Unwillingness to pay damages remains without consequences

More than a year after her conviction, Saban Magaly Barnes has not yet transferred a cent of the US $20,661 that she has to pay to her stepmother by order of the judge. Barnes wrought havoc on her stepmother’s studio apartment while her stepmother was in Colombia for cancer treatment.

“I have nothing left, everything is broken,” said Maria Ozorio Barnes (45).

Thirteen years ago, she left Santo Domingo for Saba to start a life on the island with her Saban husband. “When I heard from the doctors that I have cancer, my husband left me,” Ozorio said. “He said, ‘What should I do with a sick woman?”‘ Her husband left for Santo Domingo and she was left alone in Saba. The couple has no children.

Ozorio has been living in a tiny apartment in The Bottom for several years now. Since her husband’s departure, she has had little contact with his family on the island, Ozorio said. “I have some friends nearby who help me.”

The door to the studio and the window were broken, apartment rampaged.

She was sent to Colombia for cancer treatment. During her hospital stay there, neighbours in Saba were startled by noise. They called the police. The court record shows that there was burglary, damage to the apartment and destruction of property. It has been established that Magaly Barnes, Ozorio’s step­daughter, smashed the window of Ozorio’s apartment with a hammer and crawled in through this window. In her stepmoth­er’s room she broke mirrors, plates, glasses and cut mattress, pillows, bedding, and clothing with a sharp object. The tel­evision set, microwave and the bathroom and kitchen cabinets were also damaged.

Ozorio says she does not know why her stepdaughter de­stroyed her apartment. “Who does such a thing?” she says. “When I came back from Colombia and saw the damage, I couldn’t believe it everything was broken. I fell into a deep depression; I cried a lot.” The police put Ozorio in touch with Victim Support.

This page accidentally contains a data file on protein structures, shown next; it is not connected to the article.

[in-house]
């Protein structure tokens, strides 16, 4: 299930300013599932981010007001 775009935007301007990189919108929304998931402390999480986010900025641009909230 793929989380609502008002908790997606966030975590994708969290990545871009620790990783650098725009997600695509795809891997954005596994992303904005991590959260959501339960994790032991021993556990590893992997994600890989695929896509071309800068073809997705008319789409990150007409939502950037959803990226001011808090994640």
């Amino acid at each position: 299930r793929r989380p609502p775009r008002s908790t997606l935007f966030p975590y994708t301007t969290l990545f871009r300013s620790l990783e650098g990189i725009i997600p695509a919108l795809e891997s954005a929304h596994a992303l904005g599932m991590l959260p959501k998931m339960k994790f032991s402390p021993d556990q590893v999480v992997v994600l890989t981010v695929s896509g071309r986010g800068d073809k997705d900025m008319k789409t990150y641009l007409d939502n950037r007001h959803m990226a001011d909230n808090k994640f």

The lawsuit against Magaly Barnes was filed in March last year. The judge ruled on October 20, 2020. Barnes was banned from contact and was ordered to pay damages totalling US $20,661. The judge based his ruling, among other things, on a quote from a construction company for the repair of the kitch­en, for $9,016.

Barnes, who works as a government janitor in Saba, stated that she was not financially able to pay the damages. The prosecutor then agreed to a monthly payment of $100. Since the judge’s ruling, Barnes has not fulfilled her payment obligation.

“We are aware of the situation,” the Prosecutor wrote on July 2 in response to questions from Ozorio’s attorney Geert Hatz­mann. The problem, according to the prosecutor, is that there are no debt collectors in Saba (and St. Eustatius). “At this point I don’t have an answer to this.”

Hatzmann considers it incomprehensible that his client who is entitled to damages is not compensated. “If you have cancer and must fight for your life, you’ve got your share of misery. And then this happens,” said Hatzmann. The lawyer continues to insist that the authorities in Saba cooperate by withholding part of the convicted person’s salary.

The Daily Herald.

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  1. Why doesn’t the “government” garnish her wages ? She reportedly works for the government. Its a lost cause anyway. At 100$ per month , it will take over 17 years to pay off the judgement w/o interest. I believe in Karma.

    • From $9016 to $20,661 I wonder hhmmmm karma

      • Poor reading comprehension. The $9000 estimate was just to repair the kitchen damages. The other money is for the damaged property other than the kitchen. I’m assuming that appliances and cabinets were also destroyed. My kitchen cost me over $30 thousand 15 years ago. There is no excuse in the world for what has happened.

  2. It is bad publicity for the island if someone convicted by a judge can stay a civil servant.
    Furthermore, everybody is asking why does the government not pay for the damages and thus taking over – temporary – the debt of the convict. They have more power to get the money back, than any private person.

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